An Introduction to Project Planning: Work Breakdown Structuring

An Introduction to Project Planning: Work Breakdown Structuring

Construction project planning is a method of determining “What” is going to be done, “How” things are going to be done, “Who” will be doing activities and “How much” activities will cost. In this sense planning does not cover scheduling, which addresses the “When”, but once planning is complete scheduling can be done.

Work Breakdown Structure:

When projects are simple, consisting of a few defined activities, it might be possible for a single person to grasp the total construction effort with little difficulty. 

Unfortunately, most projects for which formal plans are prepared to tend to be defined with dozens or even hundreds or thousands of activities: the larger the project, the greater the number of activities and higher the level of detail managers have to handle.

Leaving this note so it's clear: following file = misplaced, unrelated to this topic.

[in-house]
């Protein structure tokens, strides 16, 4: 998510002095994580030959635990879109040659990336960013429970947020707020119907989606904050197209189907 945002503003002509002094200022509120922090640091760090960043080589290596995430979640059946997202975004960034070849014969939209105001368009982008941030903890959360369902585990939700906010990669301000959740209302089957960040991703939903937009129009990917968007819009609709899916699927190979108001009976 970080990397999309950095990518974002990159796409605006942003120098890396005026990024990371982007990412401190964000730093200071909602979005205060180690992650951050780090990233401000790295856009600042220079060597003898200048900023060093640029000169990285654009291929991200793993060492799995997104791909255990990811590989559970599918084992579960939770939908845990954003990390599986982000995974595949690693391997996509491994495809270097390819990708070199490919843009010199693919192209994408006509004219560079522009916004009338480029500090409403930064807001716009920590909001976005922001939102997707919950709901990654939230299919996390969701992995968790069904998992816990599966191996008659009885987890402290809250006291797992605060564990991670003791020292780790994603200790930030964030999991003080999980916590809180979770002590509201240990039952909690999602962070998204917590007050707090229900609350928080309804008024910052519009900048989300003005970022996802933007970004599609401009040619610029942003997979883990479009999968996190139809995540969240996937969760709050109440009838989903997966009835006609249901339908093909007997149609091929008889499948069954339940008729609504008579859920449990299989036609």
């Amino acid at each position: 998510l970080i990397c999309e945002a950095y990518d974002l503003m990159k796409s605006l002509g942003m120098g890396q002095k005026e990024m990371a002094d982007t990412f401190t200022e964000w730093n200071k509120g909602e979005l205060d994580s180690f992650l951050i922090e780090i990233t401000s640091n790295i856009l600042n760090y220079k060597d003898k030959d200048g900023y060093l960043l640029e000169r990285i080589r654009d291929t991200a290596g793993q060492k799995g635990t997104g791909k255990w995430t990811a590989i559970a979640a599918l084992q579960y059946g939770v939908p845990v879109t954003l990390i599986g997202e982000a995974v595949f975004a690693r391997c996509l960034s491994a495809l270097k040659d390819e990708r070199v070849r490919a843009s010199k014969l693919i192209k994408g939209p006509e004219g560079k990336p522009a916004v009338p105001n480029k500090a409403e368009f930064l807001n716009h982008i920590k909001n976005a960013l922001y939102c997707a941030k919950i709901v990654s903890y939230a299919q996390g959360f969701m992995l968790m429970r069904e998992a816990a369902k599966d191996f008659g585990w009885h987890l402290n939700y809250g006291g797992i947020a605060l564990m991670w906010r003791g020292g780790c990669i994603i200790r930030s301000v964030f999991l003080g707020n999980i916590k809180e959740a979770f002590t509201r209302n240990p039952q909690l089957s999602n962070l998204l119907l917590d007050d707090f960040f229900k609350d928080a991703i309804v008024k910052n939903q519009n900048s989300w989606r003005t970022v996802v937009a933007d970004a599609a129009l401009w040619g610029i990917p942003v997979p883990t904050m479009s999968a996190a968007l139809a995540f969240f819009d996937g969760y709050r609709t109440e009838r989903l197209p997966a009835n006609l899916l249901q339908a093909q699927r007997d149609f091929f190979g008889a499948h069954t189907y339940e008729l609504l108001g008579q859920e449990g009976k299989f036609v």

When a project plan consists of numerous activities, it is often advisable to organize the activities in some way to allow communication of plan information to others and to maintain an understanding of the various aspects of the project. While there are many ways that a plan can be organized, one common practice is the Work Breakdown Structure (WBS).

The WBS is a convenient method for decomposing the project complexity in a rational manner into work packages and elementary activities. Some firms prefer to use a standard means of identifying work packages common to all similar projects. These work packages are then coded so that both costs and the schedule can be controlled. A common numerical accounting system is then applied to the activities so that the coding indicates factors such as the type of material involved or the physical location within the project.

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